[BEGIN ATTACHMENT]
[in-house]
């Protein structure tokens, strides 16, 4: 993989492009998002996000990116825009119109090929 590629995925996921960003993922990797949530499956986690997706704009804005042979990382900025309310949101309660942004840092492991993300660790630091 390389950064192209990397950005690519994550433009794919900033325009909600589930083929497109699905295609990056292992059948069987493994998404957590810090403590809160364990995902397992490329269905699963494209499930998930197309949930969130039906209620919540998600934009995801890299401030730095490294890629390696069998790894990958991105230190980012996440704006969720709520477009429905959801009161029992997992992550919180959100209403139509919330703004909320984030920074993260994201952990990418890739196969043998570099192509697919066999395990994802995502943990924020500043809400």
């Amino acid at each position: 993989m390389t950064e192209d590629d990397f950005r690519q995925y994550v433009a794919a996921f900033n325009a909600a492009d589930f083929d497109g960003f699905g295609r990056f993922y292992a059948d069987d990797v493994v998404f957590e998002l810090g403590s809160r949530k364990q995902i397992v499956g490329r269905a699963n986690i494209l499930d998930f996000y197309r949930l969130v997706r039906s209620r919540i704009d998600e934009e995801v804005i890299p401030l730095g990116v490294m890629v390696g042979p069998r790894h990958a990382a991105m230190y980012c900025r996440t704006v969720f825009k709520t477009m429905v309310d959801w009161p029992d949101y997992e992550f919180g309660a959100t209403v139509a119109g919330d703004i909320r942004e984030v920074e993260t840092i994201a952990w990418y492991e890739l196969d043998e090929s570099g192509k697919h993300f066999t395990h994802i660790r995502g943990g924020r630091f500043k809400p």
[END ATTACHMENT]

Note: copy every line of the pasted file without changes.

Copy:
[in-house]
């Protein structure tokens, strides 16, 4: 993989492009998002996000990116825009119109090929 590629995925996921960003993922990797949530499956986690997706704009804005042979990382900025309310949101309660942004840092492991993300660790630091 390389950064192209990397950005690519994550433009794919900033325009909600589930083929497109699905295609990056292992059948069987493994998404957590810090403590809160364990995902397992490329269905699963494209499930998930197309949930969130039906209620919540998600934009995801890299401030730095490294890629390696069998790894990958991105230190980012996440704006969720709520477009429905959801009161029992997992992550919180959100209403139509919330703004909320984030920074993260994201952990990418890739196969043998570099192509697919066999395990994802995502943990924020500043809400």
């Amino acid at each position: 993989m390389t950064e192209d590629d990397f950005r690519q995925y994550v433009a794919a996921f900033n325009a909600a492009d589930f083929d497109g960003f699905g295609r990056f993922y292992a059948d069987d990797v493994v998404f957590e998002l810090g403590s809160r949530k364990q995902i397992v499956g490329r269905a699963n986690i494209l499930d998930f996000y197309r949930l969130v997706r039906s209620r919540i704009d998600e934009e995801v804005i890299p401030l730095g990116v490294m890629v390696g042979p069998r790894h990958a990382a991105m230190y980012c900025r996440t704006v969720f825009k709520t477009m429905v309310d959801w009161p029992d949101y997992e992550f919180g309660a959100t209403v139509a119109g919330d703004i909320r942004e984030v920074e993260t840092i994201a952990w990418y492991e890739l196969d043998e090929s570099g192509k697919h993300f066999t395990h994802i660790r995502g943990g924020r630091f500043k809400p």